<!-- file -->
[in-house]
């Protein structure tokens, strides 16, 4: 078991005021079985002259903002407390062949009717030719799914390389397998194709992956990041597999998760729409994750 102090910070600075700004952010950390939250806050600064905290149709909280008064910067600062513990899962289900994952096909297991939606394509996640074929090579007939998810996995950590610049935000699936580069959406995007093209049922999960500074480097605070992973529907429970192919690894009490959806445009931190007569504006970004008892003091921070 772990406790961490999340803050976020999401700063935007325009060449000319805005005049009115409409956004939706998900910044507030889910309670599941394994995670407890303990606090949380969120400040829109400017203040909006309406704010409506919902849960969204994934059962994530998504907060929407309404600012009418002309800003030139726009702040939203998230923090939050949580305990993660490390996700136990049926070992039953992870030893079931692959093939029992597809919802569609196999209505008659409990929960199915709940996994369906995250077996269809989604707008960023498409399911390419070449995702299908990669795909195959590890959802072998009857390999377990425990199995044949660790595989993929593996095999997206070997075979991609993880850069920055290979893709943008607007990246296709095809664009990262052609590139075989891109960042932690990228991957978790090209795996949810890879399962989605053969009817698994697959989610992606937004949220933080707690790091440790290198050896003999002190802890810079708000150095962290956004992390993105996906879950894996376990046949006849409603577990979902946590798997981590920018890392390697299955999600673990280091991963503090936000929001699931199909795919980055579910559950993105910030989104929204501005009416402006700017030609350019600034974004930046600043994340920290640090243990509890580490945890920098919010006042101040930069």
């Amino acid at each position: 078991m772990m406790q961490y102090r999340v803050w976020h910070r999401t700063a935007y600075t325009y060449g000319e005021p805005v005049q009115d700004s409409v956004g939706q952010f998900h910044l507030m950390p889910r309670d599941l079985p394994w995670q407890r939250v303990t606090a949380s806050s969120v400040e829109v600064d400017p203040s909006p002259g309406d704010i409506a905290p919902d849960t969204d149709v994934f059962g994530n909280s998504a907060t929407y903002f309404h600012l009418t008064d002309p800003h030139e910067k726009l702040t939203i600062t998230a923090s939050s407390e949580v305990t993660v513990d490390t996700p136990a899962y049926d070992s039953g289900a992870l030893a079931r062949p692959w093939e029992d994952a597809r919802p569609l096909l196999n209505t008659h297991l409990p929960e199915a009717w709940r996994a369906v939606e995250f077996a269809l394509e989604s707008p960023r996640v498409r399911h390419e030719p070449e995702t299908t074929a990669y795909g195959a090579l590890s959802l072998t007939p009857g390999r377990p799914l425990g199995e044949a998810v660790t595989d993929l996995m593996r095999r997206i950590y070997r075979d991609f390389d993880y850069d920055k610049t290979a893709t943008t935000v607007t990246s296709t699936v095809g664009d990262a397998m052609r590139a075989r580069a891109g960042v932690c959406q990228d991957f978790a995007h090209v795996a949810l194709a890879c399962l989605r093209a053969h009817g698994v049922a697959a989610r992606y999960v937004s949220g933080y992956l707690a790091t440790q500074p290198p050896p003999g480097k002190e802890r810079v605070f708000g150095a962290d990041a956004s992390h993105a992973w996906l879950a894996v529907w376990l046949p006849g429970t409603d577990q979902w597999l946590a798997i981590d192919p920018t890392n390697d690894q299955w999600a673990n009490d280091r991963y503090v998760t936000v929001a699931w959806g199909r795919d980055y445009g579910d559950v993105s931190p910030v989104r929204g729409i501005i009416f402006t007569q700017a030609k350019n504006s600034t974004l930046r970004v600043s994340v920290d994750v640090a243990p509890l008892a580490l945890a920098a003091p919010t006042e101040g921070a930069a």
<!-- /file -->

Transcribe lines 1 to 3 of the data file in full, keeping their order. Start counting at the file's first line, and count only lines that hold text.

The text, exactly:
[in-house]
């Protein structure tokens, strides 16, 4: 078991005021079985002259903002407390062949009717030719799914390389397998194709992956990041597999998760729409994750 102090910070600075700004952010950390939250806050600064905290149709909280008064910067600062513990899962289900994952096909297991939606394509996640074929090579007939998810996995950590610049935000699936580069959406995007093209049922999960500074480097605070992973529907429970192919690894009490959806445009931190007569504006970004008892003091921070 772990406790961490999340803050976020999401700063935007325009060449000319805005005049009115409409956004939706998900910044507030889910309670599941394994995670407890303990606090949380969120400040829109400017203040909006309406704010409506919902849960969204994934059962994530998504907060929407309404600012009418002309800003030139726009702040939203998230923090939050949580305990993660490390996700136990049926070992039953992870030893079931692959093939029992597809919802569609196999209505008659409990929960199915709940996994369906995250077996269809989604707008960023498409399911390419070449995702299908990669795909195959590890959802072998009857390999377990425990199995044949660790595989993929593996095999997206070997075979991609993880850069920055290979893709943008607007990246296709095809664009990262052609590139075989891109960042932690990228991957978790090209795996949810890879399962989605053969009817698994697959989610992606937004949220933080707690790091440790290198050896003999002190802890810079708000150095962290956004992390993105996906879950894996376990046949006849409603577990979902946590798997981590920018890392390697299955999600673990280091991963503090936000929001699931199909795919980055579910559950993105910030989104929204501005009416402006700017030609350019600034974004930046600043994340920290640090243990509890580490945890920098919010006042101040930069």
């Amino acid at each position: 078991m772990m406790q961490y102090r999340v803050w976020h910070r999401t700063a935007y600075t325009y060449g000319e005021p805005v005049q009115d700004s409409v956004g939706q952010f998900h910044l507030m950390p889910r309670d599941l079985p394994w995670q407890r939250v303990t606090a949380s806050s969120v400040e829109v600064d400017p203040s909006p002259g309406d704010i409506a905290p919902d849960t969204d149709v994934f059962g994530n909280s998504a907060t929407y903002f309404h600012l009418t008064d002309p800003h030139e910067k726009l702040t939203i600062t998230a923090s939050s407390e949580v305990t993660v513990d490390t996700p136990a899962y049926d070992s039953g289900a992870l030893a079931r062949p692959w093939e029992d994952a597809r919802p569609l096909l196999n209505t008659h297991l409990p929960e199915a009717w709940r996994a369906v939606e995250f077996a269809l394509e989604s707008p960023r996640v498409r399911h390419e030719p070449e995702t299908t074929a990669y795909g195959a090579l590890s959802l072998t007939p009857g390999r377990p799914l425990g199995e044949a998810v660790t595989d993929l996995m593996r095999r997206i950590y070997r075979d991609f390389d993880y850069d920055k610049t290979a893709t943008t935000v607007t990246s296709t699936v095809g664009d990262a397998m052609r590139a075989r580069a891109g960042v932690c959406q990228d991957f978790a995007h090209v795996a949810l194709a890879c399962l989605r093209a053969h009817g698994v049922a697959a989610r992606y999960v937004s949220g933080y992956l707690a790091t440790q500074p290198p050896p003999g480097k002190e802890r810079v605070f708000g150095a962290d990041a956004s992390h993105a992973w996906l879950a894996v529907w376990l046949p006849g429970t409603d577990q979902w597999l946590a798997i981590d192919p920018t890392n390697d690894q299955w999600a673990n009490d280091r991963y503090v998760t936000v929001a699931w959806g199909r795919d980055y445009g579910d559950v993105s931190p910030v989104r929204g729409i501005i009416f402006t007569q700017a030609k350019n504006s600034t974004l930046r970004v600043s994340v920290d994750v640090a243990p509890l008892a580490l945890a920098a003091p919010t006042e101040g921070a930069a």